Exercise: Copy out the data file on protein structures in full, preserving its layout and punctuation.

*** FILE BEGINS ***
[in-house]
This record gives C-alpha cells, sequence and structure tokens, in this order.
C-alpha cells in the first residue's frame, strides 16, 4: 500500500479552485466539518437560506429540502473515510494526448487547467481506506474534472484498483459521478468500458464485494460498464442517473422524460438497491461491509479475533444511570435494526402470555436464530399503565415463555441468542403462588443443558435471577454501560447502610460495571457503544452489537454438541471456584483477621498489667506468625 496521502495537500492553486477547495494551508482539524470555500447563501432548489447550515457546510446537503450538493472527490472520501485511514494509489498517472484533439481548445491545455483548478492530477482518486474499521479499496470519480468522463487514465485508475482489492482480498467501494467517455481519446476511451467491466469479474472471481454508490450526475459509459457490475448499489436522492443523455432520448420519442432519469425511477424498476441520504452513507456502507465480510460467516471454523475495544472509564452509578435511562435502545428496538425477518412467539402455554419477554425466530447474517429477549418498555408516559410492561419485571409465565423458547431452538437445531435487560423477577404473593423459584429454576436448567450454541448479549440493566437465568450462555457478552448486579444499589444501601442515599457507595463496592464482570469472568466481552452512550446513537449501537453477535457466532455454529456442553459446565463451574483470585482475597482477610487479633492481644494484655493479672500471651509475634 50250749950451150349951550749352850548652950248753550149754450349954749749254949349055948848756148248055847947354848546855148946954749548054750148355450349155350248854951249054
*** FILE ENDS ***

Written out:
[in-house]
This record gives C-alpha cells, sequence and structure tokens, in this order.
C-alpha cells in the first residue's frame, strides 16, 4: 500500500479552485466539518437560506429540502473515510494526448487547467481506506474534472484498483459521478468500458464485494460498464442517473422524460438497491461491509479475533444511570435494526402470555436464530399503565415463555441468542403462588443443558435471577454501560447502610460495571457503544452489537454438541471456584483477621498489667506468625 496521502495537500492553486477547495494551508482539524470555500447563501432548489447550515457546510446537503450538493472527490472520501485511514494509489498517472484533439481548445491545455483548478492530477482518486474499521479499496470519480468522463487514465485508475482489492482480498467501494467517455481519446476511451467491466469479474472471481454508490450526475459509459457490475448499489436522492443523455432520448420519442432519469425511477424498476441520504452513507456502507465480510460467516471454523475495544472509564452509578435511562435502545428496538425477518412467539402455554419477554425466530447474517429477549418498555408516559410492561419485571409465565423458547431452538437445531435487560423477577404473593423459584429454576436448567450454541448479549440493566437465568450462555457478552448486579444499589444501601442515599457507595463496592464482570469472568466481552452512550446513537449501537453477535457466532455454529456442553459446565463451574483470585482475597482477610487479633492481644494484655493479672500471651509475634 50250749950451150349951550749352850548652950248753550149754450349954749749254949349055948848756148248055847947354848546855148946954749548054750148355450349155350248854951249054